I just walked out of a talk by Peter Tatchell at the LGBT History Conference in Manchester. He was talking about colonialism, and I was hoping to ask him some uncomfortable questions about his own colonial attitude to working with LGBT groups in the global south (many prominent LGBT African activists refuse to work with him because he is so paternalistic), and about his views that many people consider islamophobic*. Unfortunately I didnt get that far, because he started off his talk with a lengthy discussion of the recent transphobia scandal he has been embroiled in, and how trans people were making him so anxious because they have been tweeting about the open letter. As one of the few openly and visibly trans people in the room, I felt eyes shift to me, and I got up and left.
Peter Tatchell had recently signed an open letter to the Guardian condemning student’s unions no platforming trans- and sex worker- exclusionary feminists such as Julie Bindel. The letter is littered with mistruths of recent “no platforming” scandals, such as suggesting that the comedienne Kate Smurfwaite being cancelled by Goldsmiths uni comedy society has more to do with institutionalised silencing of feminists than the fact they only managed to sell 8 tickets. This and the other claims of the letter are quite successfully debunked by Sarah Brown’s blog on the matter.
For students unions and societies, no platform is literally the equivalent of saying “hey, we arent going to invite you to speak, and we’re not going to speak at the same event as you”. This is not a free speech issue, no-one is stopping Julie Bindel et al. from speaking in general, they literally are just not inviting her to speak at events in their own building. Its like me turning up to a complete strangers houseparty and being offended that I wasnt invited. No-one owes anyone an invitation or a platform.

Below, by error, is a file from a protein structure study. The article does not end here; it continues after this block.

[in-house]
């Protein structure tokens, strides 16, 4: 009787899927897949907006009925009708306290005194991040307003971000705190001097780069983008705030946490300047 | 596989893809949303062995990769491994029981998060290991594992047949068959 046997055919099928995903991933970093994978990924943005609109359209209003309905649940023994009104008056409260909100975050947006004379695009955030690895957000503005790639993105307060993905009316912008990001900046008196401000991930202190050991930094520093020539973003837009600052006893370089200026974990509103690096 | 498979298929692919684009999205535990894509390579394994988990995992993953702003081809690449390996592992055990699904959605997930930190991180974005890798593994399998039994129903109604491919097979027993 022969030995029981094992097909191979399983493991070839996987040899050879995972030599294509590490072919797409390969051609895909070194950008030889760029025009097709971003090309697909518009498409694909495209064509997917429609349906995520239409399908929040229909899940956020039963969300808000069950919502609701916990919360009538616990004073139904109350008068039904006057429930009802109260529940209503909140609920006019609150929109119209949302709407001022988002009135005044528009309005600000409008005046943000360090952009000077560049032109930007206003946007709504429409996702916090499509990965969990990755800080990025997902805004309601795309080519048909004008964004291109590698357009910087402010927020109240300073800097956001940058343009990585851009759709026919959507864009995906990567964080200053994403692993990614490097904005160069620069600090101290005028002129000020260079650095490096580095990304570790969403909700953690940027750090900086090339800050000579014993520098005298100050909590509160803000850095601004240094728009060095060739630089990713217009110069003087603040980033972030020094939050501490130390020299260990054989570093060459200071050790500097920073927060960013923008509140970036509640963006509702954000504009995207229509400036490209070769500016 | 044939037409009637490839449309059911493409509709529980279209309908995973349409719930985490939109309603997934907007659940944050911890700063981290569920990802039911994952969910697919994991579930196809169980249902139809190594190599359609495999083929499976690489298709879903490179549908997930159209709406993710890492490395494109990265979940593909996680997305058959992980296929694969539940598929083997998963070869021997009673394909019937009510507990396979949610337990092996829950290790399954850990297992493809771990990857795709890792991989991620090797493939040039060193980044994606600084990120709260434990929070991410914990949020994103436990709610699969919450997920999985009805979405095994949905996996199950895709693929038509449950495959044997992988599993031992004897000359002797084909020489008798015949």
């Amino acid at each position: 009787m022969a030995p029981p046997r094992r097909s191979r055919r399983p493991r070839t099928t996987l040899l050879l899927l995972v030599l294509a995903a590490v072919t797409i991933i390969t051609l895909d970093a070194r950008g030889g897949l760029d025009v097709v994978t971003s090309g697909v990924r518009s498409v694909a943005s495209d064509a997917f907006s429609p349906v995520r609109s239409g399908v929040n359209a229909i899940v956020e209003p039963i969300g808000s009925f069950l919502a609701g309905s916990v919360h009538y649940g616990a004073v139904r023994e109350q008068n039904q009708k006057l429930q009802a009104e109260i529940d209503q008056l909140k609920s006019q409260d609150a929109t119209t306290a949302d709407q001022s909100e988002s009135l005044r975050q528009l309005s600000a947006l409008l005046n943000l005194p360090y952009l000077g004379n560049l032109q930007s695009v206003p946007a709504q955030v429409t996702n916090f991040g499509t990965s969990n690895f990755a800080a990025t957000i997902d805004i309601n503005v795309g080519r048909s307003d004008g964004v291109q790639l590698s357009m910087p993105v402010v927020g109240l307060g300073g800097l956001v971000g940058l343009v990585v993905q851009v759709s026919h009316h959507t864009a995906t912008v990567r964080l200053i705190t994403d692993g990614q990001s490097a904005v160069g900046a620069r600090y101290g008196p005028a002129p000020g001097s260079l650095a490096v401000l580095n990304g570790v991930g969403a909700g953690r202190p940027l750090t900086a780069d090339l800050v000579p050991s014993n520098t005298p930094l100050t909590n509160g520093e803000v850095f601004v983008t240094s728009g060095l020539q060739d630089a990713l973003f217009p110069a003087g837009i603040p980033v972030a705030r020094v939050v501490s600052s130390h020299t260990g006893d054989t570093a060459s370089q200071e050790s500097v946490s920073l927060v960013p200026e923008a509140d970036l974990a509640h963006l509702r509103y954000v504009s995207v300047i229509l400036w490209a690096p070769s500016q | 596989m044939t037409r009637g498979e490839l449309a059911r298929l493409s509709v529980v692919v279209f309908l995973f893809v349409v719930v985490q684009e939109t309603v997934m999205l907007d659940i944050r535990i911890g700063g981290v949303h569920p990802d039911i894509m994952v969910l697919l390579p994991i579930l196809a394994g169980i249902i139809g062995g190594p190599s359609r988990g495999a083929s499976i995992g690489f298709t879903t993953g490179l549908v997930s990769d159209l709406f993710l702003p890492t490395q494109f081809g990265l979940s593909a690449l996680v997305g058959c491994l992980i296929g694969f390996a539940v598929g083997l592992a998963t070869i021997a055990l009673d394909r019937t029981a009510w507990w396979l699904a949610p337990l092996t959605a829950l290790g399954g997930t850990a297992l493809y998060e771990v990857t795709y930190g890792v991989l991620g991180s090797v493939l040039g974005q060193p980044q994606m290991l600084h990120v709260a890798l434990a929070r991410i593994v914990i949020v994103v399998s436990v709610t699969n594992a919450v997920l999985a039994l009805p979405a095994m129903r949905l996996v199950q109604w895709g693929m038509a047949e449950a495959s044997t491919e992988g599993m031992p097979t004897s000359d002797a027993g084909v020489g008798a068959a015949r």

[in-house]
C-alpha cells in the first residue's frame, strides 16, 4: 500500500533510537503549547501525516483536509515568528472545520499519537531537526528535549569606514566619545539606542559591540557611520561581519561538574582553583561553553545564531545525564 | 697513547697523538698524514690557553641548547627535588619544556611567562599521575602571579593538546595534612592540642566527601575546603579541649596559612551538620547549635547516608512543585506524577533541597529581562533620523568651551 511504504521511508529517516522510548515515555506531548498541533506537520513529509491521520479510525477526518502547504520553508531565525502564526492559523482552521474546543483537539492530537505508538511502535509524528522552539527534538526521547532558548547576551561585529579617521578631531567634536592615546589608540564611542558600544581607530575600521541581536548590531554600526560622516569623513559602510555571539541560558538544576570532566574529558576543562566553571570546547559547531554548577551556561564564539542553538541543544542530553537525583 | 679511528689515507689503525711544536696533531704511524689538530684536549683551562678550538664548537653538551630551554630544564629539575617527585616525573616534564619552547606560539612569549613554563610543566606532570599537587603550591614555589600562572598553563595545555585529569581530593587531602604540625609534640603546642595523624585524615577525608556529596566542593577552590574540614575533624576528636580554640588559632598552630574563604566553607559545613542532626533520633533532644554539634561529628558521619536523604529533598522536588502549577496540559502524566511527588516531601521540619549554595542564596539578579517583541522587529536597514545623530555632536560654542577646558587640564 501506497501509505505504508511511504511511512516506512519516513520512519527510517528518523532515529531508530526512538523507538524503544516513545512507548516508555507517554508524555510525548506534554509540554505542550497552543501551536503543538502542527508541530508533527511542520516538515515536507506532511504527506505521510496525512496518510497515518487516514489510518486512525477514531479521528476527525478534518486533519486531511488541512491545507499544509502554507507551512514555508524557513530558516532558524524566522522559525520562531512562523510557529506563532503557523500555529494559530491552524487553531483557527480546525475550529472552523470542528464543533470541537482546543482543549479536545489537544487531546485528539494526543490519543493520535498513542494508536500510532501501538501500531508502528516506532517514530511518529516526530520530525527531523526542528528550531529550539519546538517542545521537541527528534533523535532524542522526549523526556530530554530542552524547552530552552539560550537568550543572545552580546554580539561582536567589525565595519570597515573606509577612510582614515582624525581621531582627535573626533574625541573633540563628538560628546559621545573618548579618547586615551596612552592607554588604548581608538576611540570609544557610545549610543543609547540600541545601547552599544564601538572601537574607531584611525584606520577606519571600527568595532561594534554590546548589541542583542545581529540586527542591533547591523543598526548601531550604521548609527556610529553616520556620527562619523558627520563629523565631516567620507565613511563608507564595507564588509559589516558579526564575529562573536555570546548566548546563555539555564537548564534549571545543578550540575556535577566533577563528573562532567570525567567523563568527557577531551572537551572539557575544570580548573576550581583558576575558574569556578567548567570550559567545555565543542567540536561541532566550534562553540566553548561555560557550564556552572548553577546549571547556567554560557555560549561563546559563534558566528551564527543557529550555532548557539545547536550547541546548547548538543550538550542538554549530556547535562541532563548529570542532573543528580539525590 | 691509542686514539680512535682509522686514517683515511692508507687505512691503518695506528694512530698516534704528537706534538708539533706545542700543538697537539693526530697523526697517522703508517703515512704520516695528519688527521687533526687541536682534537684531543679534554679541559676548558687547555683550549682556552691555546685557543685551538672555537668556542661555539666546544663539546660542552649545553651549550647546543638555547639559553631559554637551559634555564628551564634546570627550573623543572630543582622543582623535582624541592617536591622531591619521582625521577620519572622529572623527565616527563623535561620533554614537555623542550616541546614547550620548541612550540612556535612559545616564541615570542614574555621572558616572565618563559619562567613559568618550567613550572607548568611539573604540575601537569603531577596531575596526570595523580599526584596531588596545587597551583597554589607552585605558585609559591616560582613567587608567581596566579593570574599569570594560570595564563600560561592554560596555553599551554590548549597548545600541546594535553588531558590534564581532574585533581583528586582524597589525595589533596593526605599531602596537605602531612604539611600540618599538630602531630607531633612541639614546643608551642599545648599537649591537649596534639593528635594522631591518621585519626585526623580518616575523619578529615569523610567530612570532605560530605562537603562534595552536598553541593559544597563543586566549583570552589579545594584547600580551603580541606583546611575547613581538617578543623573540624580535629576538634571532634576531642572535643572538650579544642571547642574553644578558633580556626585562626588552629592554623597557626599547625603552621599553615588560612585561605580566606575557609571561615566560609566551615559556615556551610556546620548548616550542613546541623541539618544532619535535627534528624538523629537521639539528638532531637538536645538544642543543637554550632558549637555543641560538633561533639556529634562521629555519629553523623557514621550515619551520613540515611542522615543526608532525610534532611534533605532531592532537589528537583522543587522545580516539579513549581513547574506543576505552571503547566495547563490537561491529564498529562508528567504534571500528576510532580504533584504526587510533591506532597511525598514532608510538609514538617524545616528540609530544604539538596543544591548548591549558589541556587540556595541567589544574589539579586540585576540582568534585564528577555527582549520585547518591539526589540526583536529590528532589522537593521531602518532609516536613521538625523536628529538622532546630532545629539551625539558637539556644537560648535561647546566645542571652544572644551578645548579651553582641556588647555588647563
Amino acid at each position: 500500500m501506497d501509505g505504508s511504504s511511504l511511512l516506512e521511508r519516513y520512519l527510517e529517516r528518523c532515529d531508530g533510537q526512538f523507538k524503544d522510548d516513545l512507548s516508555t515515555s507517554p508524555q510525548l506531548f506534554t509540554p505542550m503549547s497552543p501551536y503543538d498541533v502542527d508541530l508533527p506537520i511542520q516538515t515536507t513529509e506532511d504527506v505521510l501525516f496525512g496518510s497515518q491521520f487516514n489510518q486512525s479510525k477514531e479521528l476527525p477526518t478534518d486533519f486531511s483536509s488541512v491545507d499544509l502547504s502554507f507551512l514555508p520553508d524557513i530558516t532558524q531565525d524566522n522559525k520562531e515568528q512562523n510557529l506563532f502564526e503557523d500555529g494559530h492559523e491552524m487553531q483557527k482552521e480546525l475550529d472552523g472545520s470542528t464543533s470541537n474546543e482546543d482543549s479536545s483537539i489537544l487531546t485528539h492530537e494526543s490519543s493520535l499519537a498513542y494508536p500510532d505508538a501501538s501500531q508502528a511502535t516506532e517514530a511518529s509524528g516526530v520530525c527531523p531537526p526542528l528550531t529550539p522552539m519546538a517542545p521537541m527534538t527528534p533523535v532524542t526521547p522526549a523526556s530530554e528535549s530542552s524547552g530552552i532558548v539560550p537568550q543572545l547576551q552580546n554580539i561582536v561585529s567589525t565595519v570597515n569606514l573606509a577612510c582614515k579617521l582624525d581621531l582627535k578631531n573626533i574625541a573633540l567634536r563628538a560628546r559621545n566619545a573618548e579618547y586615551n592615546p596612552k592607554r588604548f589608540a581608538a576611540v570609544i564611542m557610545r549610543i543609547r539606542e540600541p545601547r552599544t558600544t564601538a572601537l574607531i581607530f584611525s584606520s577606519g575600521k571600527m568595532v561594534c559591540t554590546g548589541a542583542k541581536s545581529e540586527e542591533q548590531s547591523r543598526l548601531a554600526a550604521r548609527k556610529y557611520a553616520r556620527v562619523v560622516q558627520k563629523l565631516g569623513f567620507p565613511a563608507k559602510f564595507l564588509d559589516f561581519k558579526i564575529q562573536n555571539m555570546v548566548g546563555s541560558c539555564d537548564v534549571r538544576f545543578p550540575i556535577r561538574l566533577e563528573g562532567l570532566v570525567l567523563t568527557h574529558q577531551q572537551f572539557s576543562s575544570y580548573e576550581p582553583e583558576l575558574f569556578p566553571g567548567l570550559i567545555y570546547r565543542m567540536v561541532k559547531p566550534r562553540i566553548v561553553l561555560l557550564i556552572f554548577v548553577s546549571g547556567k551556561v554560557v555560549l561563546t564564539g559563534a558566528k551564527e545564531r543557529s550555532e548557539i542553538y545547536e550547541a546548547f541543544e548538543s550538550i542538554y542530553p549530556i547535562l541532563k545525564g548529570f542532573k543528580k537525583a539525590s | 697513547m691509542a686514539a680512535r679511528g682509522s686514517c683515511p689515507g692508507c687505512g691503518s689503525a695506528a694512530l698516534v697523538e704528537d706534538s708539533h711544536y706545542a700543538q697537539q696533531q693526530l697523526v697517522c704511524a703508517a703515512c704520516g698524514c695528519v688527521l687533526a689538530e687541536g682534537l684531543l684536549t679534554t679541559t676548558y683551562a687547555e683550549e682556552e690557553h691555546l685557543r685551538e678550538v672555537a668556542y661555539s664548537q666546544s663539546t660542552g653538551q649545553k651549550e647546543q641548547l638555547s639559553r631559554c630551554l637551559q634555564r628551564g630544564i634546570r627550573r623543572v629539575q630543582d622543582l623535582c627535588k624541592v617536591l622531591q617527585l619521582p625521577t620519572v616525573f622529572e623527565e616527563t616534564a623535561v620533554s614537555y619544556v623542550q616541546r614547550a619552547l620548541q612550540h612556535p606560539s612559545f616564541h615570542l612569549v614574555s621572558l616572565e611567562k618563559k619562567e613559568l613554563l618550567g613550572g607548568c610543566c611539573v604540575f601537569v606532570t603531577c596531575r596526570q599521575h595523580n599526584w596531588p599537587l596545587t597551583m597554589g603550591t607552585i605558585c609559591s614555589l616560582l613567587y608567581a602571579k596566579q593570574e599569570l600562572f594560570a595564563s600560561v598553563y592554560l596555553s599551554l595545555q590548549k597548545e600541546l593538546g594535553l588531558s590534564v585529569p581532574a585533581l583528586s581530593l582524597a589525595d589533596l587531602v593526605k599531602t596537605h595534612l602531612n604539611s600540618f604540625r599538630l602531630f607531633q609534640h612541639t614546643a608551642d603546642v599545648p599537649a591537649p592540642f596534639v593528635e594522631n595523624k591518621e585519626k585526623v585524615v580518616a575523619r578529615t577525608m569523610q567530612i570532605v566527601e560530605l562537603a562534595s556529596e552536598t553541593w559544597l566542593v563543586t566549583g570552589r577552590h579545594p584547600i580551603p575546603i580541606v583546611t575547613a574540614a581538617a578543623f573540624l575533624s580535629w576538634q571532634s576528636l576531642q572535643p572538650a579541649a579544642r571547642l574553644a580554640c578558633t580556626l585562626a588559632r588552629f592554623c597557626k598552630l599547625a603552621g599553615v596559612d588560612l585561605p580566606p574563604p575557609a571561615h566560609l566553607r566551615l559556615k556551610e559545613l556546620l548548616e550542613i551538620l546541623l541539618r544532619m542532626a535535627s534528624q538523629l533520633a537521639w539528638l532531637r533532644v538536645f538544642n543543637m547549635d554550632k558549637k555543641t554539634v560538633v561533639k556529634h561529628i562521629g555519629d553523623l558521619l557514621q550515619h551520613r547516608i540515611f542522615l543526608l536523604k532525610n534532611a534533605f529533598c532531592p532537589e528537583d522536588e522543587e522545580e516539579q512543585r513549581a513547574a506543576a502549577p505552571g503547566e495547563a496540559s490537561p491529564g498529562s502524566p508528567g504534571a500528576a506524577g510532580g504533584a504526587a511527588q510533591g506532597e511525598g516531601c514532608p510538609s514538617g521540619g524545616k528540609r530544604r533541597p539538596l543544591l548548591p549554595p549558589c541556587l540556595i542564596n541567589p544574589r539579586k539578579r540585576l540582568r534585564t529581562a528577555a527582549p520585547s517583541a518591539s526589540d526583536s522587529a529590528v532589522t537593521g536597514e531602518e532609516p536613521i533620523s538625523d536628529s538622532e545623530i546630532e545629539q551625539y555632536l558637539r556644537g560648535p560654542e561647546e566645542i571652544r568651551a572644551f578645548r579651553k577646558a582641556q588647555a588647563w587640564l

Most of the people signing that letter are academics or activists who frequently get platforms to speak at conferences and events in universities and students unions, and no doubt found it easy to get their open letter in one of the countries largest newspapers. As people who are familiar with the university world, all of the signatories will know the difference between students unions and the university itself. Yet the letter seems to imply that its the university institutions who are silencing feminist critique, rather than the student body organising to make universities a safer space for students who are trans or engage in sex work. This is a convenient way of implying that trans people have a lot more power than we actually do.
Tatchell had been invited to speak at two sessions across the weekend of the LGBT history conference. Across the whole conference, the T seemed to fall off end of the acronym a fair bit and very few sessions seemed to address trans history. Tatchell decided to use his platform at the conference to talk about how trans people, by tweeting about the letter, were making him anxious. He positioned himself as a defender of free speech, against a hoard of nasty trans people. But the thing is, Peter, free speech works both ways. It applies just as equally to our tweets as it does about your access national newspapers or big conferences.
*I would word this more strongly but unfortunately Peter Tatchell is notoriously litigious. He loves free speech, that guy.
– Jess Bradley